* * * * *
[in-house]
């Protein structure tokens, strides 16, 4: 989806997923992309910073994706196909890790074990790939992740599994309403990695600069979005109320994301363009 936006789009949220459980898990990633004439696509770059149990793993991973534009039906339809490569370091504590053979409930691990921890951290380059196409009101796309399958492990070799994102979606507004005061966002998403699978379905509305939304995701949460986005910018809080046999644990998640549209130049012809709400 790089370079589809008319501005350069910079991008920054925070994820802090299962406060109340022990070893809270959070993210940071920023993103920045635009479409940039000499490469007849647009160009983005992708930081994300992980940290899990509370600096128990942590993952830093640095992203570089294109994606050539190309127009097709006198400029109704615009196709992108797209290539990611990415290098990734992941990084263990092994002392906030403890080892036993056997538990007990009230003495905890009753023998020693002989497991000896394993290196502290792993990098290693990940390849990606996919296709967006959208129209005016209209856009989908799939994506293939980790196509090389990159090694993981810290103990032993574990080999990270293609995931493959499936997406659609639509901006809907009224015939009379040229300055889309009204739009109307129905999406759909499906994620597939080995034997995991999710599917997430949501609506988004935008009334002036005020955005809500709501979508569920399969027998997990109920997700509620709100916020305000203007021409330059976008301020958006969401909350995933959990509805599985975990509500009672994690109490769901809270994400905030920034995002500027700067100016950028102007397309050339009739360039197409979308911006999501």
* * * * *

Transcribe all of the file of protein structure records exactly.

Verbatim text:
[in-house]
């Protein structure tokens, strides 16, 4: 989806997923992309910073994706196909890790074990790939992740599994309403990695600069979005109320994301363009 936006789009949220459980898990990633004439696509770059149990793993991973534009039906339809490569370091504590053979409930691990921890951290380059196409009101796309399958492990070799994102979606507004005061966002998403699978379905509305939304995701949460986005910018809080046999644990998640549209130049012809709400 790089370079589809008319501005350069910079991008920054925070994820802090299962406060109340022990070893809270959070993210940071920023993103920045635009479409940039000499490469007849647009160009983005992708930081994300992980940290899990509370600096128990942590993952830093640095992203570089294109994606050539190309127009097709006198400029109704615009196709992108797209290539990611990415290098990734992941990084263990092994002392906030403890080892036993056997538990007990009230003495905890009753023998020693002989497991000896394993290196502290792993990098290693990940390849990606996919296709967006959208129209005016209209856009989908799939994506293939980790196509090389990159090694993981810290103990032993574990080999990270293609995931493959499936997406659609639509901006809907009224015939009379040229300055889309009204739009109307129905999406759909499906994620597939080995034997995991999710599917997430949501609506988004935008009334002036005020955005809500709501979508569920399969027998997990109920997700509620709100916020305000203007021409330059976008301020958006969401909350995933959990509805599985975990509500009672994690109490769901809270994400905030920034995002500027700067100016950028102007397309050339009739360039197409979308911006999501």